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Occupy the Internet

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This essay was originally published in N+1's Occupy! An OWS-Inspired Gazette

Emmanuel Dunand/AFP/Getty Images via The Big Picture

A Tumblr of user-submitted handwritten signs with bleak personal testimonies first captured the internet’s attention. Presented are the lives of real people, unmistakable hardships, ready to reblog and retweet. But implied—by the faces, the faces, the faces —is that to sympathize you must show up. This time a Facebook “like” is not enough. 

There is something twisted and belittling about the momentary act of tapping on Tumblr’s like button — a heart icon — when you are looking at the face of someone who has itemized his debt in magic marker for you to calculate. How much we have and what we owe is what we are typically raised never to discuss openly in polite company. These images of persons denuded of financial mystery request from the viewer something just as human; not a thoughtless mouse click. To properly commiserate with the enormity of this curated series of individual misfortunes, one must in person participate.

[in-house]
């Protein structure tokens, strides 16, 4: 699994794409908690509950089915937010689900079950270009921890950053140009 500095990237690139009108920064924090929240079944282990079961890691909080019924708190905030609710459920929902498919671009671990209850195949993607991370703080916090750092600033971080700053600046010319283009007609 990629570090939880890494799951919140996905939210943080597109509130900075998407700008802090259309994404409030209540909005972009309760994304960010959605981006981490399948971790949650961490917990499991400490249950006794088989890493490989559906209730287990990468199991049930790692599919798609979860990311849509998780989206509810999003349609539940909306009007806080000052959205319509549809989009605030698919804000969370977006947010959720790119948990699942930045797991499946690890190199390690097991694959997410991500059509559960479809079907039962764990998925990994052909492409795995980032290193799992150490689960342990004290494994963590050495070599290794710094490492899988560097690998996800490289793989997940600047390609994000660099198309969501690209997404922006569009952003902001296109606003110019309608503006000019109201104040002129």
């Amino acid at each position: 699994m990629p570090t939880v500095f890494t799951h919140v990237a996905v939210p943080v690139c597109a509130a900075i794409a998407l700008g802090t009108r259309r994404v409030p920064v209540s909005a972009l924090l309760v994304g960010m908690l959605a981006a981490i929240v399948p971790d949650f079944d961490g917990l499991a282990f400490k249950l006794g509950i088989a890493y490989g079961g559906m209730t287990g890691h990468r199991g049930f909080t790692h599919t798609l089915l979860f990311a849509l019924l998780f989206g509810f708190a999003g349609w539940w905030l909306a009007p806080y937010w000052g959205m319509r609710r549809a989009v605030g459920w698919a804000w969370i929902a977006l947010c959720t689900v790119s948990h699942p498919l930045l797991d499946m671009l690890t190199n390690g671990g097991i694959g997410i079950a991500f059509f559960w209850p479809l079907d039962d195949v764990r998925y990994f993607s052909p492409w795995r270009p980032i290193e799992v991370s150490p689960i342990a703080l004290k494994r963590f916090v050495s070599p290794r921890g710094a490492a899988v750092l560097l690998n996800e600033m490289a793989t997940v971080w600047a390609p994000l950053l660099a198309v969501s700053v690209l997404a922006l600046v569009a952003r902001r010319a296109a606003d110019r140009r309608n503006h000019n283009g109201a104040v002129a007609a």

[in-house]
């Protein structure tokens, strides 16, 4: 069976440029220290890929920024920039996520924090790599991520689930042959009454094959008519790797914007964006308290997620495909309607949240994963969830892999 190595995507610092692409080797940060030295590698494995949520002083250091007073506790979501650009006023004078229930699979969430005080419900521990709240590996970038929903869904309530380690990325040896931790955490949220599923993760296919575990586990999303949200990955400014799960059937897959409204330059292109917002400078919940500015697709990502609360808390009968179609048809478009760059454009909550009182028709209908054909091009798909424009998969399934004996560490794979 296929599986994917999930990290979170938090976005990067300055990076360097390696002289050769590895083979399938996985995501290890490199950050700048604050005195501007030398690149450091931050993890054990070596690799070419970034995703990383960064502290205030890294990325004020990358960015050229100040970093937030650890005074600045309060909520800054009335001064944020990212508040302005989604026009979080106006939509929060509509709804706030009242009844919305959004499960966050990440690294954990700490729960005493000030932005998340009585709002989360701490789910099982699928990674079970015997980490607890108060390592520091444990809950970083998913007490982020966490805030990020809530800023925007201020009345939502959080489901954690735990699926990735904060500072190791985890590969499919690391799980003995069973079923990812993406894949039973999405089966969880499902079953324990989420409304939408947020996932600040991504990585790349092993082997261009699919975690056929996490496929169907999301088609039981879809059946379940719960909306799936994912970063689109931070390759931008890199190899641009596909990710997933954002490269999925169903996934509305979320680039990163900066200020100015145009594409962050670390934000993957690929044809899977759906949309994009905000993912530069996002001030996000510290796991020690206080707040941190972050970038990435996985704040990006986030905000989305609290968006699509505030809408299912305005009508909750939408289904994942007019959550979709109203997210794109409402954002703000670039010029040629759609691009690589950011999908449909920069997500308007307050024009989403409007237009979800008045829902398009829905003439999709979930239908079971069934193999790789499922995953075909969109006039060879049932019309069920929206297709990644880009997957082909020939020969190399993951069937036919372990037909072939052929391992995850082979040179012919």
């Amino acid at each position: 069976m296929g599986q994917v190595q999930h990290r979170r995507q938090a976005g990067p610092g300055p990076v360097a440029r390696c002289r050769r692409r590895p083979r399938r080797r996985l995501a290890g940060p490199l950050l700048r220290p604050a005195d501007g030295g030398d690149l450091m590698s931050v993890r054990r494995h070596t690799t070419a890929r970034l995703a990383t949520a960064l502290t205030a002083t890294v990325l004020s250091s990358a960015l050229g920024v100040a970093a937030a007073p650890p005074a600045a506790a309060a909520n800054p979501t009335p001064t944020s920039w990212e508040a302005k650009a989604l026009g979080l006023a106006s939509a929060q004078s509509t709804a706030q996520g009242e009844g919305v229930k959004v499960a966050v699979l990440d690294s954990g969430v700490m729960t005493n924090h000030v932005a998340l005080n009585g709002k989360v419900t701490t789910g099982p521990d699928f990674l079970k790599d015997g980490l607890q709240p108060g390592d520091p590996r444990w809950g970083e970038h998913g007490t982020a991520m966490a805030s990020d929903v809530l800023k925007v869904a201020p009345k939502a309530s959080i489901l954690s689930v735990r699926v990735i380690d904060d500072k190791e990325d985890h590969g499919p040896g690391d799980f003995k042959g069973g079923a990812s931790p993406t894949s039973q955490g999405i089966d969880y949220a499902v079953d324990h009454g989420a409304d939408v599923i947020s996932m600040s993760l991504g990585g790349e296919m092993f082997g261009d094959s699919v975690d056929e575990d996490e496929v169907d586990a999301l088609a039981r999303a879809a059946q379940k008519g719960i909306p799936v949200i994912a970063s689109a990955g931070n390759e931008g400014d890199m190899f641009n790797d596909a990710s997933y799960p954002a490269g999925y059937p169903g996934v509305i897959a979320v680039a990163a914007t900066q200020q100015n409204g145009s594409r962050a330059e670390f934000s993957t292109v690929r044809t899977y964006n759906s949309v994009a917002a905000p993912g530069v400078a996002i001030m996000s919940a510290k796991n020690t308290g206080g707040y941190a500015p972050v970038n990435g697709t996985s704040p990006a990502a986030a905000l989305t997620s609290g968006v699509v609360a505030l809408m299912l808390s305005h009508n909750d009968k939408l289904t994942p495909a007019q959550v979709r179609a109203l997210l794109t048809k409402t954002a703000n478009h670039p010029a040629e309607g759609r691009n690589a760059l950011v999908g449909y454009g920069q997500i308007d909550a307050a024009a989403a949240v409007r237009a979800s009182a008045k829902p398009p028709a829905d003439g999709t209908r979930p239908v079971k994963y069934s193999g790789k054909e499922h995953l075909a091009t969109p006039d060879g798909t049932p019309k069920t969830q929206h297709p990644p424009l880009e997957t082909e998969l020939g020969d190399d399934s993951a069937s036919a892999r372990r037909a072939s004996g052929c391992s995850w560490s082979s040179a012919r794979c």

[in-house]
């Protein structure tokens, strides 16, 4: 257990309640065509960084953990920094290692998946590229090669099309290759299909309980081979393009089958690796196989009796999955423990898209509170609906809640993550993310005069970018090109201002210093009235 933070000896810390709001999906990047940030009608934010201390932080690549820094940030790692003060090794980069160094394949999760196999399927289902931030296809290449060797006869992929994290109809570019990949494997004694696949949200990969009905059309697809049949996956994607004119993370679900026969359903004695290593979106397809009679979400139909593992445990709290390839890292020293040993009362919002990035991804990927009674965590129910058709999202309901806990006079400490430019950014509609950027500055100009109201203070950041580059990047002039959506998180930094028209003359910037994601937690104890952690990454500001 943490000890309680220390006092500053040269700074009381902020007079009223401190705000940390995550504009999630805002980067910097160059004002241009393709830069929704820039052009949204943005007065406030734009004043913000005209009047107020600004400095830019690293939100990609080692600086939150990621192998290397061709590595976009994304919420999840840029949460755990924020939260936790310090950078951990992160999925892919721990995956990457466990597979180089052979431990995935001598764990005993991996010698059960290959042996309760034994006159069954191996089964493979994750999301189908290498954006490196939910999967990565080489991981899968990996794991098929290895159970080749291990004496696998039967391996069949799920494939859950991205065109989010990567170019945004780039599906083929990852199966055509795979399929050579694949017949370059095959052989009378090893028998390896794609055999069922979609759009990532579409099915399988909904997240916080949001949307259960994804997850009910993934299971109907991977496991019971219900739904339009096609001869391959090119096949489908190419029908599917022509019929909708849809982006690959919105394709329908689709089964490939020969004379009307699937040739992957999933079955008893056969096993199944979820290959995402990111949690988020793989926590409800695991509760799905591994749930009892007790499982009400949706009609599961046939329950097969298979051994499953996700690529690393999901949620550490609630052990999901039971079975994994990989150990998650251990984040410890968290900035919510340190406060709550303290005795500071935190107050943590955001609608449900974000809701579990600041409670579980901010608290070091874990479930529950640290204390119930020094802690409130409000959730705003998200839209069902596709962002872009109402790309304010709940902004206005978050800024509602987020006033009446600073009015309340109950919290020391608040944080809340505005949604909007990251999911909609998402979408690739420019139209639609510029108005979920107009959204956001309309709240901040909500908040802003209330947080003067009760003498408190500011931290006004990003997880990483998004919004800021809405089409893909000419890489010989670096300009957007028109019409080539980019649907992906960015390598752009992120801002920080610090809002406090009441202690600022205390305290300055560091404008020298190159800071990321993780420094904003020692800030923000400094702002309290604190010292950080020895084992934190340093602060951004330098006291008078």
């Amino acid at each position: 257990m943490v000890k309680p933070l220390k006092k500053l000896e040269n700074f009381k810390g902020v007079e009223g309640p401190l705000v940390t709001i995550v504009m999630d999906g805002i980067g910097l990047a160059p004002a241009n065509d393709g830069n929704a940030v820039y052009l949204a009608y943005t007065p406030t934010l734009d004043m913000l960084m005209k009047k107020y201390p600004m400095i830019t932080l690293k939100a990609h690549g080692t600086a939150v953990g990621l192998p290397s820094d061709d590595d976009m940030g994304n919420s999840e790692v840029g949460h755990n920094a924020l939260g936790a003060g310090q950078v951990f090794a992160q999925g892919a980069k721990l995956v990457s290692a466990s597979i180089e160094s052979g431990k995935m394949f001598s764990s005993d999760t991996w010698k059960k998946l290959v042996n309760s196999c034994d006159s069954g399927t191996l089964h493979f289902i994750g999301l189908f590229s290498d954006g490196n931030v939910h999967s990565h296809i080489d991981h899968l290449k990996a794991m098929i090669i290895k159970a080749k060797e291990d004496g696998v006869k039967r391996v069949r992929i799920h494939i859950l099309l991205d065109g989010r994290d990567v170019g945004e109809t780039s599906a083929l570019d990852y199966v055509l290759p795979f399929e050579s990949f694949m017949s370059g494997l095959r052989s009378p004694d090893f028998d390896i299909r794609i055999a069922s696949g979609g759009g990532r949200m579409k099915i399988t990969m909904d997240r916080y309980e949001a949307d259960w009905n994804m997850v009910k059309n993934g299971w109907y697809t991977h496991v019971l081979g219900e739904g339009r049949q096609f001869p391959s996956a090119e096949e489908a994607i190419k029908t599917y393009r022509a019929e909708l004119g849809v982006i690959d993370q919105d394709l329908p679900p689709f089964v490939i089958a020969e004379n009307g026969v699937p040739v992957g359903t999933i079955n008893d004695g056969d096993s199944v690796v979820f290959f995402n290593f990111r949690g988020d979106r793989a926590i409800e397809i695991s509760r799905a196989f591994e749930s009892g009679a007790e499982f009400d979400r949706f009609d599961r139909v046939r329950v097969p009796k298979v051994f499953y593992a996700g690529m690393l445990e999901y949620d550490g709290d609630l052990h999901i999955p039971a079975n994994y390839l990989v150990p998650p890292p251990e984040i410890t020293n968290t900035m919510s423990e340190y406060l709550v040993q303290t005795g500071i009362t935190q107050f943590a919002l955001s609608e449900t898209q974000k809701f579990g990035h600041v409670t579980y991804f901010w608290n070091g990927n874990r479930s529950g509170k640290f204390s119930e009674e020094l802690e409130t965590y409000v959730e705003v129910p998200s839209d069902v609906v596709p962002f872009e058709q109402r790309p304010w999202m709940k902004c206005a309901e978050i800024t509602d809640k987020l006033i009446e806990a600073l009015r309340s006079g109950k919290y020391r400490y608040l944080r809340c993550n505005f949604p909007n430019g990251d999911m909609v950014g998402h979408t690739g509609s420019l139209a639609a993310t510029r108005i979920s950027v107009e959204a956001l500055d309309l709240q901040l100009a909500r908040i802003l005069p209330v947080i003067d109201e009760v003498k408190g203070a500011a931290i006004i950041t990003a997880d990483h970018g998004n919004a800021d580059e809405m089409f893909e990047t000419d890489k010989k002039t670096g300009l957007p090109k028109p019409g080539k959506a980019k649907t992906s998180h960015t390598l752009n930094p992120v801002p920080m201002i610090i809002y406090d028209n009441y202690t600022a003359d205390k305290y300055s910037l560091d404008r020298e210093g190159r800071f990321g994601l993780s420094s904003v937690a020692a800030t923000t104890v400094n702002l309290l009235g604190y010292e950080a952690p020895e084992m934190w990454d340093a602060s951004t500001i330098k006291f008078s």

Around the globe, the “99 percent” sloganing rings effortlessly. This is a generation accustomed to encapsulating arguments into 140 character messages. It is also a generation experienced in negotiating private entities for public means. Zuccotti Park’s tenuous standing as a privately owned public park seems an inevitable metaphor for the questions of free speech, assembly, and property rights posed by so many virtual spaces. Brookfield is like Facebook, Bloomberg like Zuckerberg: their threatened park closure is like the ever-present possibility that Facebook will suspend activist accounts and group pages used to plan rallies and activities, for vaguely specified reasons.

"We must occupy real and virtual spaces,” Reuters’ Anthony De Rosa tweeted, quoting an occupier at the second Washington Square park General Assembly. Without one there couldn’t exist the other.